Researchers create living 3D printing ink, with applications including a cancer treatment
Researchers at Harvard University and Brigham and Women's Hospital at Harvard Medical School have developed a living ink that could be used to print functional living materials using regular 3D printing machines. While bioprinting is well-established, no method before this one has succeeded in engineering the bioink in such a way that allows the genetically programmed microbes within the ink to control its mechanical properties.
The first ink the team developed was made entirely of E. coli biofilms, where some genetically programmed E. coli bacteria are added to the microbial ink. Initially, the team focused on developing nanofibers from the bacteria. The researchers then took these fibres and combined them to create the living bioink.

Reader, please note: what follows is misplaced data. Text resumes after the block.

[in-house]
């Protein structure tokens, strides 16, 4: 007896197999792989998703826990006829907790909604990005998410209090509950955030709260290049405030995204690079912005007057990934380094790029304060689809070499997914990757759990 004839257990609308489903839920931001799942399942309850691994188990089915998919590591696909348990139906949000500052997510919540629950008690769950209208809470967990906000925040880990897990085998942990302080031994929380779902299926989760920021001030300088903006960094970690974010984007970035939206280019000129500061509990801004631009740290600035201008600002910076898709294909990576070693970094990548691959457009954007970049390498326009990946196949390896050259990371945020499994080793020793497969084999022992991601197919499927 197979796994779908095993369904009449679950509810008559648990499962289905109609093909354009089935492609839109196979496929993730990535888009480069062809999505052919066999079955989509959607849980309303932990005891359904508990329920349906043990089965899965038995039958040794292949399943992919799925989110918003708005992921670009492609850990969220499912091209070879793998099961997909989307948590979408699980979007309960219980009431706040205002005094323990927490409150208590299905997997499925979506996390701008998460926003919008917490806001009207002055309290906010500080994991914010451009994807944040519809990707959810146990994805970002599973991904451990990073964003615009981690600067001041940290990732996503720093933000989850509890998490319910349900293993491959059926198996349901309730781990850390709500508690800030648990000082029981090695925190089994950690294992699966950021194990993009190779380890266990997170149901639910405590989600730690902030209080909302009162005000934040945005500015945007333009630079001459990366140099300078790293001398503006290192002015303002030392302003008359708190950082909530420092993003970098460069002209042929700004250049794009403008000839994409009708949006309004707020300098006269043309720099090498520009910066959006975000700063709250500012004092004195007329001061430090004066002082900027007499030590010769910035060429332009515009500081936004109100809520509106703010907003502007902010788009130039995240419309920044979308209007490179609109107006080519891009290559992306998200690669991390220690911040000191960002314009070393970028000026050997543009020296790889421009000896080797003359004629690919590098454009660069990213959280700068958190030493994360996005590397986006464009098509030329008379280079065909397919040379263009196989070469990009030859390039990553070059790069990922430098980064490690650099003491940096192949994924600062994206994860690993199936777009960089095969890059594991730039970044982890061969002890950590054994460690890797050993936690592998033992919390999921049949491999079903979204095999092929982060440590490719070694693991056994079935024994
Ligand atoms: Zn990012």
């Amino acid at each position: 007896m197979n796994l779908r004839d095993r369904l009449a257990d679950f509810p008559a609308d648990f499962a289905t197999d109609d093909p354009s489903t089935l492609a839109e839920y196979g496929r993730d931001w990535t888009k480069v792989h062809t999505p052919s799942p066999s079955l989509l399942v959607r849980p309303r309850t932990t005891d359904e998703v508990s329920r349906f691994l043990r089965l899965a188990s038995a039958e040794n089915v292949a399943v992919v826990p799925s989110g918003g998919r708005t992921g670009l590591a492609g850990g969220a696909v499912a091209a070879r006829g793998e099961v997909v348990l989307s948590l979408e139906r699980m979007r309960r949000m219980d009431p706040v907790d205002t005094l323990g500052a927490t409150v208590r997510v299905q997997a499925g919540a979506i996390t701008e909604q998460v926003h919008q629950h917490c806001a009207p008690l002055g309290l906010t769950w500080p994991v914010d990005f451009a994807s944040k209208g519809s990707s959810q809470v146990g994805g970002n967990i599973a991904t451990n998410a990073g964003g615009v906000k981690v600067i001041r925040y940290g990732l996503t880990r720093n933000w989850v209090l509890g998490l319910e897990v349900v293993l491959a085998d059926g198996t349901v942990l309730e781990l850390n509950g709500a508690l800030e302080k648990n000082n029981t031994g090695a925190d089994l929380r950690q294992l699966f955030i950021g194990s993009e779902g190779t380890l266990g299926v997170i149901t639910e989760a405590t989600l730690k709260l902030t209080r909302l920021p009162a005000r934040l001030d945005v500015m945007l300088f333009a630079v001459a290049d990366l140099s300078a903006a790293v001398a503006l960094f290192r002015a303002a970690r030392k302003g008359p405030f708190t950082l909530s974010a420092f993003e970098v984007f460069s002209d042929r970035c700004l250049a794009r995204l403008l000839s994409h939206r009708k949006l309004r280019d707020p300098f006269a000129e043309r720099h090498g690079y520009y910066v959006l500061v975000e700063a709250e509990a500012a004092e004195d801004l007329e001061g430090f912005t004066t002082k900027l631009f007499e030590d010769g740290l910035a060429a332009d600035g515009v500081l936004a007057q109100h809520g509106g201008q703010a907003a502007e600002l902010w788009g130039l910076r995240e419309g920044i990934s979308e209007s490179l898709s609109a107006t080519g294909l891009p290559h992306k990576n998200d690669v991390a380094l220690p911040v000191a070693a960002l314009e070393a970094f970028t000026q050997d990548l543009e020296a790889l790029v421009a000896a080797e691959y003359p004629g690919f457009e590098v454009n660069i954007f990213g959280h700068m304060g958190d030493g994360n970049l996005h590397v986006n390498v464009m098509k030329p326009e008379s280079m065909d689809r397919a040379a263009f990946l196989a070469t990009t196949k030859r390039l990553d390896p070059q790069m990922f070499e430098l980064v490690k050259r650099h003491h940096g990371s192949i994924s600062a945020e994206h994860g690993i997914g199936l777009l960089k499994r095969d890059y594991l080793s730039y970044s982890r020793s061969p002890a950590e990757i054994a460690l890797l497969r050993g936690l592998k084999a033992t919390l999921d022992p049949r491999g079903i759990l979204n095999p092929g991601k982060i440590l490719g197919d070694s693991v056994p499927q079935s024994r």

The research team has managed to create several types of living inks using a variety of microbial fibres. Applications for the various inks include a material that could produce an anti-cancer drug on demand and another material that isolates Bisphenol A (BPA), a toxic chemical.
The researchers believe that these bioinks could create themselves through the engineered microbes, which would cause the microorganisms in the ink to multiply. They also think that eventually, the technique could allow scientists to create a self-repairing material, which could be used in applications such as renewable buildings. These would be particularly useful in situations where resources are limited, for example, when building in space.